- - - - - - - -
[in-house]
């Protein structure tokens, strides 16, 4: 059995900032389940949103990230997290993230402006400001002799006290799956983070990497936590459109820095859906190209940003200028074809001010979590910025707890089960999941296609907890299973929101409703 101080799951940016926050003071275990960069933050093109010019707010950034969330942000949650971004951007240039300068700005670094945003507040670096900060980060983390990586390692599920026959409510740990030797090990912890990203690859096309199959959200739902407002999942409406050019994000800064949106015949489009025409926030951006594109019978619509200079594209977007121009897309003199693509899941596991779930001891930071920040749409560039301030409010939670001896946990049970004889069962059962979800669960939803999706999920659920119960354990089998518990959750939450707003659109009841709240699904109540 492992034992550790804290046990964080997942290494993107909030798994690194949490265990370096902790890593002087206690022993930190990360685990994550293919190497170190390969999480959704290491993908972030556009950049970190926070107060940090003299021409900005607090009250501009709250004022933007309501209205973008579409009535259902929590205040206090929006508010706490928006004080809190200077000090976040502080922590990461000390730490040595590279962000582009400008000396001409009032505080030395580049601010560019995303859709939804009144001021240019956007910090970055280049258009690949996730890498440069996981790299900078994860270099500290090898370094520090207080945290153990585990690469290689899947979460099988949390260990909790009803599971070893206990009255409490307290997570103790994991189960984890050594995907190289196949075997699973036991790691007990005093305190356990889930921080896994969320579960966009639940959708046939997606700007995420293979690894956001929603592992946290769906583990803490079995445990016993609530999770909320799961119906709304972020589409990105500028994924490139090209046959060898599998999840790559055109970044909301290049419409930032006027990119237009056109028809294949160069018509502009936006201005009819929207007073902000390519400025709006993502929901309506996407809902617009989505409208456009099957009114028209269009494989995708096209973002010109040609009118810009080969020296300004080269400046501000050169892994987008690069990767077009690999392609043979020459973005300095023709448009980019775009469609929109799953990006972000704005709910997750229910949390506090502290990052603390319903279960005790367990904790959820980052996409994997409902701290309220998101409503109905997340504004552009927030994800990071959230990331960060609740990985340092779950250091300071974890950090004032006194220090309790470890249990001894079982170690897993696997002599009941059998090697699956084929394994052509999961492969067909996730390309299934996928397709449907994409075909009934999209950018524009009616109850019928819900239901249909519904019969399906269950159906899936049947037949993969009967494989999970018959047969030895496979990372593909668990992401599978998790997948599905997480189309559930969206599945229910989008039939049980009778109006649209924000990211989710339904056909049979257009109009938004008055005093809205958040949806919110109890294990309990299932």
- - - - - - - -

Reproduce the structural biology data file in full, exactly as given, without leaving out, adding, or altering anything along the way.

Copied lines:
[in-house]
């Protein structure tokens, strides 16, 4: 059995900032389940949103990230997290993230402006400001002799006290799956983070990497936590459109820095859906190209940003200028074809001010979590910025707890089960999941296609907890299973929101409703 101080799951940016926050003071275990960069933050093109010019707010950034969330942000949650971004951007240039300068700005670094945003507040670096900060980060983390990586390692599920026959409510740990030797090990912890990203690859096309199959959200739902407002999942409406050019994000800064949106015949489009025409926030951006594109019978619509200079594209977007121009897309003199693509899941596991779930001891930071920040749409560039301030409010939670001896946990049970004889069962059962979800669960939803999706999920659920119960354990089998518990959750939450707003659109009841709240699904109540 492992034992550790804290046990964080997942290494993107909030798994690194949490265990370096902790890593002087206690022993930190990360685990994550293919190497170190390969999480959704290491993908972030556009950049970190926070107060940090003299021409900005607090009250501009709250004022933007309501209205973008579409009535259902929590205040206090929006508010706490928006004080809190200077000090976040502080922590990461000390730490040595590279962000582009400008000396001409009032505080030395580049601010560019995303859709939804009144001021240019956007910090970055280049258009690949996730890498440069996981790299900078994860270099500290090898370094520090207080945290153990585990690469290689899947979460099988949390260990909790009803599971070893206990009255409490307290997570103790994991189960984890050594995907190289196949075997699973036991790691007990005093305190356990889930921080896994969320579960966009639940959708046939997606700007995420293979690894956001929603592992946290769906583990803490079995445990016993609530999770909320799961119906709304972020589409990105500028994924490139090209046959060898599998999840790559055109970044909301290049419409930032006027990119237009056109028809294949160069018509502009936006201005009819929207007073902000390519400025709006993502929901309506996407809902617009989505409208456009099957009114028209269009494989995708096209973002010109040609009118810009080969020296300004080269400046501000050169892994987008690069990767077009690999392609043979020459973005300095023709448009980019775009469609929109799953990006972000704005709910997750229910949390506090502290990052603390319903279960005790367990904790959820980052996409994997409902701290309220998101409503109905997340504004552009927030994800990071959230990331960060609740990985340092779950250091300071974890950090004032006194220090309790470890249990001894079982170690897993696997002599009941059998090697699956084929394994052509999961492969067909996730390309299934996928397709449907994409075909009934999209950018524009009616109850019928819900239901249909519904019969399906269950159906899936049947037949993969009967494989999970018959047969030895496979990372593909668990992401599978998790997948599905997480189309559930969206599945229910989008039939049980009778109006649209924000990211989710339904056909049979257009109009938004008055005093809205958040949806919110109890294990309990299932």